Reporters Without Borders is stunned and alarmed to learn that police yesterday raided the home of Journal de Montréal reporter Éric-Yvan Lemay, taking his finger prints, his computer and the clothes he wore while visiting Montreal area hospitals last month for a story about confidential patient records being left in hospital corridors where anyone can look at them
The raid was the result of a complaint by one of the hospitals accusing Lemay of “theft of property worth less than $5,000” and “trafficking in identifying information.”
“All Lemay did was expose serious threats to medical confidentiality, a subject of obvious public interest,” Reporters Without Borders said. “Nothing was stolen and there was no trafficking, so the nature of the charges is very worrying. Even more astounding is the nature of the search of his home, with forensic samples being taken as if this were a terrorism case.
“Such procedures violate both freedom of information and the most fundamental individual rights. We support the protests by the Professional Federation of Quebec Journalists (FPJQ), which has denounced the case, and we hope this investigation will be voided.”
In an 8 February report in Journal de Montréal (which is owned by Quebecor), Lemay described how he was able to read patient records that had been left lying around in the corridors of several hospitals. His story did not name the patients.
The raid on Lemay’s home has fuelled concern about the confidentiality of journalists’ sources and the fact that guarantees seem to depend on the good will of the decision-makers involved. On 1 March, a Quebec court ruled against an attempt by real estate developer Tony Accurso to get Radio-Canada reporter Alain Gravel to reveal his source for a story about a case of tax fraud case in which Accurso was not personally charged.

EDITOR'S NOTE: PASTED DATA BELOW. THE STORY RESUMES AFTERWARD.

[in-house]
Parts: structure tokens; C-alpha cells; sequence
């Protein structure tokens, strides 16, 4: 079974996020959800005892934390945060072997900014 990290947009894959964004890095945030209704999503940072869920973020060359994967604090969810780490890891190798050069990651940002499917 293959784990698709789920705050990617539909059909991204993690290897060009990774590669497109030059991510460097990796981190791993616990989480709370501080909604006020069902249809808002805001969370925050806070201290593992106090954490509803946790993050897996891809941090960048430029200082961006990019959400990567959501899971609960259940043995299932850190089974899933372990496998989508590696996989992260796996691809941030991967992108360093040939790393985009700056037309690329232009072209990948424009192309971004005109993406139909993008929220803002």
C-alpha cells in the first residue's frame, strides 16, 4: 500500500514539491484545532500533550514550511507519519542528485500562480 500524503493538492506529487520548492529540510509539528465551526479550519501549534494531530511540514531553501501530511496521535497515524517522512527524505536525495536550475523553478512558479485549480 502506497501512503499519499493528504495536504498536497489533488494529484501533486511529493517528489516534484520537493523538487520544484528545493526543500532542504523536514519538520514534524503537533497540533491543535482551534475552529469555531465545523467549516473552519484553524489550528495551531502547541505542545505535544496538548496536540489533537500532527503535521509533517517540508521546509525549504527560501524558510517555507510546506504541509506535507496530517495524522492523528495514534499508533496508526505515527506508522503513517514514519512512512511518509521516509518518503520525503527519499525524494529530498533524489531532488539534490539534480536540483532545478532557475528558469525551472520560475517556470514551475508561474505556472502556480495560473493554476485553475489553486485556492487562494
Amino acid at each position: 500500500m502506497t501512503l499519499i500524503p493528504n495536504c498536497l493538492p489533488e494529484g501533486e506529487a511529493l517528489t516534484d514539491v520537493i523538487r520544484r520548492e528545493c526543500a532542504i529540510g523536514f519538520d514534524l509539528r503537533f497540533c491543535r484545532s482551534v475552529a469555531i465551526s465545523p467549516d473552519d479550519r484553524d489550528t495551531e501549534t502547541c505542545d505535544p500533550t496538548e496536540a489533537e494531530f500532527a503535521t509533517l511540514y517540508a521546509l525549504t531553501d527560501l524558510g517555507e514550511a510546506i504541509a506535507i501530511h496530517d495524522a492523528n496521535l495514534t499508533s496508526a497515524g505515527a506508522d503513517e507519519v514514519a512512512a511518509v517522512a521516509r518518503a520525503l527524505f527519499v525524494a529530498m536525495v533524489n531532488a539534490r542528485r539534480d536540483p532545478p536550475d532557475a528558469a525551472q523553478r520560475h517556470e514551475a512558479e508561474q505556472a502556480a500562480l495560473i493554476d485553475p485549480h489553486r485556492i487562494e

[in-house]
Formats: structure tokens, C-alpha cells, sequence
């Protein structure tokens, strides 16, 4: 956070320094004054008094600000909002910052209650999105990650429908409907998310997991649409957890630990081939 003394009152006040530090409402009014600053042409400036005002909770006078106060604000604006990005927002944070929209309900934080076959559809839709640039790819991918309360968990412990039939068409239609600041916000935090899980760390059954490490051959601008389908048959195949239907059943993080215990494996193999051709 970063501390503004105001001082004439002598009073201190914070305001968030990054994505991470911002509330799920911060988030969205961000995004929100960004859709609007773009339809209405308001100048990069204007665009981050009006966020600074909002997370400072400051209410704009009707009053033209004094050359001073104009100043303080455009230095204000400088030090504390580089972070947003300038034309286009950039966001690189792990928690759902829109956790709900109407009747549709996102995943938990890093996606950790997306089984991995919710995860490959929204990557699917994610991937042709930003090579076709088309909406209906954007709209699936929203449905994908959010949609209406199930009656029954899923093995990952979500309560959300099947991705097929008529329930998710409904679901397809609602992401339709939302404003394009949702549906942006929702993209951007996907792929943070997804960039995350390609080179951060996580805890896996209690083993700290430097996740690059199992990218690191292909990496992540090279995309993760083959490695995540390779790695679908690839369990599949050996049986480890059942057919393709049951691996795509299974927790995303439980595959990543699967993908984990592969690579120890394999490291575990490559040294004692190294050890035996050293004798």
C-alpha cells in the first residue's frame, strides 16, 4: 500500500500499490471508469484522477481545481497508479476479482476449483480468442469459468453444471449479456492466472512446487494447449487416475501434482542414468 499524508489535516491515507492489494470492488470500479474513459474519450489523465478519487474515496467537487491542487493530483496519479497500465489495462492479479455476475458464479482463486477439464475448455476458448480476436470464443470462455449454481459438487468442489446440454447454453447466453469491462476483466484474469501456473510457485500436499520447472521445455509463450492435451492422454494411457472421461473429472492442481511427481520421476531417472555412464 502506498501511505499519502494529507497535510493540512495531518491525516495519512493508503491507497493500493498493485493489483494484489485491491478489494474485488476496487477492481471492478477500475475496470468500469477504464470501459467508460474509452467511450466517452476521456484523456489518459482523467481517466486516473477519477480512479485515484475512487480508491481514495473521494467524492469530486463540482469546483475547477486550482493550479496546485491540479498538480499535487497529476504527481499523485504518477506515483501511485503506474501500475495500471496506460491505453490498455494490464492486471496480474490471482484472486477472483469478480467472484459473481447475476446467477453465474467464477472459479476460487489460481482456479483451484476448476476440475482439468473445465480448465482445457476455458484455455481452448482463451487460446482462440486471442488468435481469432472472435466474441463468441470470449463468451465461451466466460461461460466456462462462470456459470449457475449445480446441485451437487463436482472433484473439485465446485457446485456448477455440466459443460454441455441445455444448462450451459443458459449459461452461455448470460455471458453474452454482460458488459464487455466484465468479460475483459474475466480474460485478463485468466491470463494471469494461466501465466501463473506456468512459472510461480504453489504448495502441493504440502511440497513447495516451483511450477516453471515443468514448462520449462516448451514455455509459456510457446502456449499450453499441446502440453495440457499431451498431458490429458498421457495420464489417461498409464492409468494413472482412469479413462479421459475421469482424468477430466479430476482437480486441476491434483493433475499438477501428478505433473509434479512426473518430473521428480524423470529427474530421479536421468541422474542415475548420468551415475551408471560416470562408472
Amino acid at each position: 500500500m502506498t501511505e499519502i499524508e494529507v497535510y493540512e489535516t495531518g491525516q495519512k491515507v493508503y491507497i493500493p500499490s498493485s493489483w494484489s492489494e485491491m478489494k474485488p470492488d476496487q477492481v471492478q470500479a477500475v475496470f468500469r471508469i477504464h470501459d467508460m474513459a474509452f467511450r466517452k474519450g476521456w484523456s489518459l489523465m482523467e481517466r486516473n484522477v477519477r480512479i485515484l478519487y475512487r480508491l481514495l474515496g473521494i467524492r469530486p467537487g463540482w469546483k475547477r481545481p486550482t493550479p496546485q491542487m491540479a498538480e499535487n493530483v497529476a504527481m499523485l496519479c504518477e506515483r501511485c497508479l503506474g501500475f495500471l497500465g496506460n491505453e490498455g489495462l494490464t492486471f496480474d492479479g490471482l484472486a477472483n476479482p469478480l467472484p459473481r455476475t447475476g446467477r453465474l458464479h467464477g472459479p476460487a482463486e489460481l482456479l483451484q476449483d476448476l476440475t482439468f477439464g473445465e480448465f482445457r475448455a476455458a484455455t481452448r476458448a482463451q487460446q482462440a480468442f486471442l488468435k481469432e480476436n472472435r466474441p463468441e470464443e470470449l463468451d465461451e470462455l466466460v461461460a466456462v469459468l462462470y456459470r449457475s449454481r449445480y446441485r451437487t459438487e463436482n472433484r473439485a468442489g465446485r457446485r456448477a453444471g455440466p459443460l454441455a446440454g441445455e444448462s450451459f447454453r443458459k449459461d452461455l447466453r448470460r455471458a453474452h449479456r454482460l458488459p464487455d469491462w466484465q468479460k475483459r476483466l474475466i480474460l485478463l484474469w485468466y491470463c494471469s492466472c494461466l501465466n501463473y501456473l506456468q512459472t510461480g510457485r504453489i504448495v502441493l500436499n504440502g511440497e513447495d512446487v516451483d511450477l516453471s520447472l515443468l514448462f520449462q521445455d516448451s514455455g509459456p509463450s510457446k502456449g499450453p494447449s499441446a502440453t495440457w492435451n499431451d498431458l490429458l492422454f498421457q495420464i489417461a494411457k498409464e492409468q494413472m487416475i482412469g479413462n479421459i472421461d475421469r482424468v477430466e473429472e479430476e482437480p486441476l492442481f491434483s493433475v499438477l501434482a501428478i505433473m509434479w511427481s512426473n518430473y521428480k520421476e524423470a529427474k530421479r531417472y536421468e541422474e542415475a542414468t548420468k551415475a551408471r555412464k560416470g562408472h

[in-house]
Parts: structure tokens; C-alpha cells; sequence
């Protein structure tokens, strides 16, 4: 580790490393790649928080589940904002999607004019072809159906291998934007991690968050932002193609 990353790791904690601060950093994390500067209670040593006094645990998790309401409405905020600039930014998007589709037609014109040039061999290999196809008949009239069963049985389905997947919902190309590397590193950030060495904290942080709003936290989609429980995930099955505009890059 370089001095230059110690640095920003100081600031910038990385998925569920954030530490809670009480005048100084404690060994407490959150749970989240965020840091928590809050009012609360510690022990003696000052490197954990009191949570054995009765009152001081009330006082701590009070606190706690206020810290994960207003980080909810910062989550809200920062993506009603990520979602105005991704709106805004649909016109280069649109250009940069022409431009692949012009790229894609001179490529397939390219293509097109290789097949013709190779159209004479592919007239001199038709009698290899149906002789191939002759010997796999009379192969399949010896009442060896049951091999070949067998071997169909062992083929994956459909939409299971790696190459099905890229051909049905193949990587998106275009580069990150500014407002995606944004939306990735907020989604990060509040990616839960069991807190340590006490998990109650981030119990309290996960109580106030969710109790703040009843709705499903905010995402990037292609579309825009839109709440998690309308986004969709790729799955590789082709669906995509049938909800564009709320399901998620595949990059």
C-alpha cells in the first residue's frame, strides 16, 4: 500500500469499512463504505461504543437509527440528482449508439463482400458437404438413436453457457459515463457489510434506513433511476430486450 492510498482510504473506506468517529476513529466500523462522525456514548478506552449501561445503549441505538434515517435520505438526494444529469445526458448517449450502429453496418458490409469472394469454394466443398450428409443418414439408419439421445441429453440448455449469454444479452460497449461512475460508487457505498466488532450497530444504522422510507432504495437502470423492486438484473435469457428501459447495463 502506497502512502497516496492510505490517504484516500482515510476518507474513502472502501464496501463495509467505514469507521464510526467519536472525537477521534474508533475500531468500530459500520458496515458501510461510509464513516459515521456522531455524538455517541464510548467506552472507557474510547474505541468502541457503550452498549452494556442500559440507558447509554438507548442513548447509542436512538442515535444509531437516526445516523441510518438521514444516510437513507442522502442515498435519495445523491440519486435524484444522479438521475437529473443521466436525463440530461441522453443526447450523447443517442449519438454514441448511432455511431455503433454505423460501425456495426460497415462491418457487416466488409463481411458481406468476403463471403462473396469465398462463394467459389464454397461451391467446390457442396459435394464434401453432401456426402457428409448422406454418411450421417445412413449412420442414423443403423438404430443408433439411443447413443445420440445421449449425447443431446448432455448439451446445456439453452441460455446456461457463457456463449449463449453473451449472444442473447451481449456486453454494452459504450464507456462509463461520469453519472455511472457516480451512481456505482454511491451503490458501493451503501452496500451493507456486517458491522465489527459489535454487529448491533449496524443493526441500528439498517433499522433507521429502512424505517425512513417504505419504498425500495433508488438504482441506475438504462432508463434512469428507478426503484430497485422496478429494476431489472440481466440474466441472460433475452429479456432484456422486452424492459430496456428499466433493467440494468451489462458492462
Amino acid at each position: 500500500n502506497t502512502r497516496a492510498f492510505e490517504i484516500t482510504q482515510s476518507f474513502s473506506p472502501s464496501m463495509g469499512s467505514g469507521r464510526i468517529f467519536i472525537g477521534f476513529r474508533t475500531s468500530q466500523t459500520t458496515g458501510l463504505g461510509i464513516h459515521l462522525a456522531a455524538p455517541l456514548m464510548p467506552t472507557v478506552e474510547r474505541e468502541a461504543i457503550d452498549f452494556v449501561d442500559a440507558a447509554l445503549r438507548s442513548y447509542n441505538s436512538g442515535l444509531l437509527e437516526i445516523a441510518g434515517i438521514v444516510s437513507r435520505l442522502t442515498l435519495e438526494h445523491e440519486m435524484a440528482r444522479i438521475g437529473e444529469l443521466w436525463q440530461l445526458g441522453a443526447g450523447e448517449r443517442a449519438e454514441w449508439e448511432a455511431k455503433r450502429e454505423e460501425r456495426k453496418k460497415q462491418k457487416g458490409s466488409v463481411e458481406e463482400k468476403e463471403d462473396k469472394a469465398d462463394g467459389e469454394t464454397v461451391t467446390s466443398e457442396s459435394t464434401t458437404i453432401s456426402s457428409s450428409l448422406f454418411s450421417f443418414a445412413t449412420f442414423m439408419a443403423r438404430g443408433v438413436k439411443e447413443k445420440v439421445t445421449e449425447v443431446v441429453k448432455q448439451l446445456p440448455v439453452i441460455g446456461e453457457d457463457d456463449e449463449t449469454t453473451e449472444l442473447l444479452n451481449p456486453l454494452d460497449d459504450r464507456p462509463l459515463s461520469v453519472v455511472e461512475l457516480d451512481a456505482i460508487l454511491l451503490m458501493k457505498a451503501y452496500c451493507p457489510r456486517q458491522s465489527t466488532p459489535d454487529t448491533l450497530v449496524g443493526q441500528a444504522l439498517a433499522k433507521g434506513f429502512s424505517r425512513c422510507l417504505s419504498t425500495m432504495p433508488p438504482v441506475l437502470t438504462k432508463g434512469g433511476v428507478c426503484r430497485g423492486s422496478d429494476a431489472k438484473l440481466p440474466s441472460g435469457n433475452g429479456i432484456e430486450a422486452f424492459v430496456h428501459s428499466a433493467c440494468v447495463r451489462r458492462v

But, on 28 February, another judge ordered Maurice Giroux of the online newspaper MediaSud to reveal his sources for a story claiming that Marie-Josée Prud’homme, the president of Max Aviation and Cargair, had leaked a confidential report to another journalist.
Finally the Montreal media are on tenterhooks about the ongoing investigation into the source of media reports that former police officer Ian Davidson sold a list of 2,000 Montreal police informers to the local mafia. Davidson’s death on 18 January has been officially declared a suicide.
C-30 still pending
Reporters Without Borders continues to urge the government to abandon draft Federal Law C-30 which was submitted to parliament on 14 February and which would place Internet users under close surveillance in the name of the otherwise legitimate cause of combating cyber-crime.
The proposed law would inter alia allow the police to approach telecom companies and, without seeking a court warrant, demand that they hand over the personal data of clients.